16 port network module in a 2811 ISR

Answered Question

I have a 16 port Ethernet module in a 2811 and when I do a show inventory I see it

"NME-16ES-1G-P: EtherSwitch SM 16 10/100T PoE + 1 GE"

However, if I try to look a specific interfaces, I see the Gig 1/0 port on this card, but cannot see any of the FastE ports to configure, etc?

Do I have to access this module separately to configure them?

Sorry, I haven't touched a Cisco device in 8 years and while we're hiring a new network engineer, I'm helping out.

Correct Answer by rebecca.richards about 9 years 5 months ago

We use the NME-16ES-1G-P modules in some of our 2811 routers, and they're great! The weird bit is working out the internal "wiring", as the module is it's own little entity, with its own IOS image and configuration.

If you treat the NME-16ES module as a separate switch, it's connected to the router through the Gi1/0 network interface. This virtual network cable is connected to the switch on interface Gi1/0/2.

In order to connect to the CLI in the module, give the Gi1/0 interface an IP address, and use the following command:

rtr# service-module gi1/0 session

The configuration of the switch is the same as any other switch.

I have set up vlan trunks between the router and switch, by creating sub-interfaces on the router's Gi1/0 port, and specifying the vlan for each sub-interface.

rtr# int gi1/0.100

descr ** Data VLAN**

encap dot1q 100

ip address 10.1.1.1 255.255.255.0

rtr# int gi1/0.110

descr ** Voice VLAN **

encap dot1q 110

ip address 10.1.2.1 255.255.255.0

On the NME-16ES card, the "default-gateway" is the IP address of the gi1/0 interface, and the gi1/0/2 (Virtual) interface configuration is simple:

sw# int gi1/0/2

switchport trunk encap dot1q

switchport mode trunk

The Gig port on the module is Gi1/0/1. The switch ports on the module are fa1/0/1 to 16. You can do everything on the module just like you would on a normal switch, including QoS.

I've successfully set up 2811+NME-16ES modules for VoIP support + SRST etc...

In the end, it's a very compact, neat solution, though limited to 16 ports.

What you have there is an EtherSwitch Service Module and that's different than the EtherSwitch Network Module. This is why the interfaces do not appear in the router's IOS. The ESM is actually a little cat3750 stuck in the router and is actually treated like a separate switch, it even has its own code.

The gigabit connection you're seeing is the one that connects the router to the ESM. You might start with the Q&A and then hit the feature guide for instructions on accessing the module:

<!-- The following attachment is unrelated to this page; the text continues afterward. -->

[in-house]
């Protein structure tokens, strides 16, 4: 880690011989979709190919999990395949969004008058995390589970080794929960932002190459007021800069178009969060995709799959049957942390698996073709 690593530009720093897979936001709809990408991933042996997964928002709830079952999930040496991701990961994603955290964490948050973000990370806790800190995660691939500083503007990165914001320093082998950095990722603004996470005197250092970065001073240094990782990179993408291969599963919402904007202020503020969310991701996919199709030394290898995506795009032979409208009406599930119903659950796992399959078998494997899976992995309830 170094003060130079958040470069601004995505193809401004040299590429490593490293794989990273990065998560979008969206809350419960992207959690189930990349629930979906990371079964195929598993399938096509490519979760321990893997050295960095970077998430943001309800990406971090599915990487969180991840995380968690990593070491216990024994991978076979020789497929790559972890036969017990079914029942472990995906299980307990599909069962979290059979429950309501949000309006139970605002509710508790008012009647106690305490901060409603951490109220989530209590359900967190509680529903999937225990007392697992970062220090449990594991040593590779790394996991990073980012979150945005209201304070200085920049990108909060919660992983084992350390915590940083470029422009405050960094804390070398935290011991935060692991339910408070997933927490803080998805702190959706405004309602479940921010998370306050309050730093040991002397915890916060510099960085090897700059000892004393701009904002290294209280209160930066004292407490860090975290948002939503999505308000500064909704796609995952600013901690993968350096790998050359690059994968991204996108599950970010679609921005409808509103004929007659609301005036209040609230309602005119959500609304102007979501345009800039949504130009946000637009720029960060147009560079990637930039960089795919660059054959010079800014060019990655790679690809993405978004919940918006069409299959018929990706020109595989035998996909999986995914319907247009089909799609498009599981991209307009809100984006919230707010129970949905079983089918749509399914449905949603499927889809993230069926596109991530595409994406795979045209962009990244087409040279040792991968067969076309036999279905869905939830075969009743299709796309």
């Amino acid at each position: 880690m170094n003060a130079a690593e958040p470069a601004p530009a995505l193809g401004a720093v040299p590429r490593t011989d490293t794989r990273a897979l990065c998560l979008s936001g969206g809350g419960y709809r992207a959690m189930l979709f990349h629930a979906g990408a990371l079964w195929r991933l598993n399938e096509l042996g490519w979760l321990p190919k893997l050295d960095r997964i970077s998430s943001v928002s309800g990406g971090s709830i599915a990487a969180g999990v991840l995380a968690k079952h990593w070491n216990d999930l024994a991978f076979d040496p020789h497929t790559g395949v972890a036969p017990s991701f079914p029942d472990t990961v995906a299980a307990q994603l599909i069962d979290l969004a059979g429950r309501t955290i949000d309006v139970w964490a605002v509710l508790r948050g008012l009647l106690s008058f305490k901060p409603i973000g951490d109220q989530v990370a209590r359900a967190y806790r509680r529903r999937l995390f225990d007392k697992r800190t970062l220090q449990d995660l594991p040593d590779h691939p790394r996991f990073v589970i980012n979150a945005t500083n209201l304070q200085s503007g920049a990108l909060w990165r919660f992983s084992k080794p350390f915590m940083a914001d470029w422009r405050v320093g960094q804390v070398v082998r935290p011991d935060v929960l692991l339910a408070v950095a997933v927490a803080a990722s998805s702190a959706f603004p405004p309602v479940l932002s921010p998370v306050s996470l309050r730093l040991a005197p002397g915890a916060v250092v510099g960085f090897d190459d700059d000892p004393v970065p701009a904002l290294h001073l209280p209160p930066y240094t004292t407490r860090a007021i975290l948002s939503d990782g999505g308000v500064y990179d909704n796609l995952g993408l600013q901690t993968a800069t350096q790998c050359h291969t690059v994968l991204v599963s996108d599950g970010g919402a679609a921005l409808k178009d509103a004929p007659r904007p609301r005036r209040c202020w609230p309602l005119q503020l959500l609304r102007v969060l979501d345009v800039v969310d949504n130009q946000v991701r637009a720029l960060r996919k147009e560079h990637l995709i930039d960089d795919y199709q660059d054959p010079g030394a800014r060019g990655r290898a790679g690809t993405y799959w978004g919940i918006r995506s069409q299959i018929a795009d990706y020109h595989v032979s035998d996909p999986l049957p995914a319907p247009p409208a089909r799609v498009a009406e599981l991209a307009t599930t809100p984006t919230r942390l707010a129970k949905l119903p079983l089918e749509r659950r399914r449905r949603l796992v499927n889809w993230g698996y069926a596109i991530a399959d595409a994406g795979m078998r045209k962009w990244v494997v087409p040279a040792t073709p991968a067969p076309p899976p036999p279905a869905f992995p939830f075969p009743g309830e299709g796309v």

http://www.cisco.com/en/US/products/ps5855/products_qanda_item0900aecd8028d16a.shtml

http://www.cisco.com/en/US/products/hw/modules/ps2797/products_feature_guide09186a0080415bae.html#wp1820423

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Correct Answer

What you have there is an EtherSwitch Service Module and that's different than the EtherSwitch Network Module. This is why the interfaces do not appear in the router's IOS. The ESM is actually a little cat3750 stuck in the router and is actually treated like a separate switch, it even has its own code.

The gigabit connection you're seeing is the one that connects the router to the ESM. You might start with the Q&A and then hit the feature guide for instructions on accessing the module:

http://www.cisco.com/en/US/products/ps5855/products_qanda_item0900aecd8028d16a.shtml

http://www.cisco.com/en/US/products/hw/modules/ps2797/products_feature_guide09186a0080415bae.html#wp1820423

Correct Answer
rebecca.richards Tue, 09/11/2007 - 19:39

We use the NME-16ES-1G-P modules in some of our 2811 routers, and they're great! The weird bit is working out the internal "wiring", as the module is it's own little entity, with its own IOS image and configuration.

If you treat the NME-16ES module as a separate switch, it's connected to the router through the Gi1/0 network interface. This virtual network cable is connected to the switch on interface Gi1/0/2.

In order to connect to the CLI in the module, give the Gi1/0 interface an IP address, and use the following command:

rtr# service-module gi1/0 session

The configuration of the switch is the same as any other switch.

I have set up vlan trunks between the router and switch, by creating sub-interfaces on the router's Gi1/0 port, and specifying the vlan for each sub-interface.

rtr# int gi1/0.100

descr ** Data VLAN**

encap dot1q 100

ip address 10.1.1.1 255.255.255.0

rtr# int gi1/0.110

descr ** Voice VLAN **

encap dot1q 110

ip address 10.1.2.1 255.255.255.0

On the NME-16ES card, the "default-gateway" is the IP address of the gi1/0 interface, and the gi1/0/2 (Virtual) interface configuration is simple:

sw# int gi1/0/2

switchport trunk encap dot1q

switchport mode trunk

The Gig port on the module is Gi1/0/1. The switch ports on the module are fa1/0/1 to 16. You can do everything on the module just like you would on a normal switch, including QoS.

I've successfully set up 2811+NME-16ES modules for VoIP support + SRST etc...

In the end, it's a very compact, neat solution, though limited to 16 ports.

cdvnet Thu, 01/31/2008 - 07:17

Hi.i'm doing the same but a "sh int giga 1/0/2 counters" command shows many UnderSize.

Do you get the same ?

Regards

dmitrybarsky Mon, 02/11/2008 - 19:44

With regard to the gi1/0 port, then will it essentially have three IP addresses right? The whole interface gi1/0 will have an IP that will be used to session into the attached switch, Likewise gi1/0 will also have two sub-interfaces (gi1/0.100 & gi1/0.110) for their respective VLANs?

I'm sorry if my question above seems unclear, essentially what I am wondering is whether the gi1/0 port needs to have a primary IP address in addition to the subinterface addresses in order to manage the attached switch.

Thanks,

~barsky

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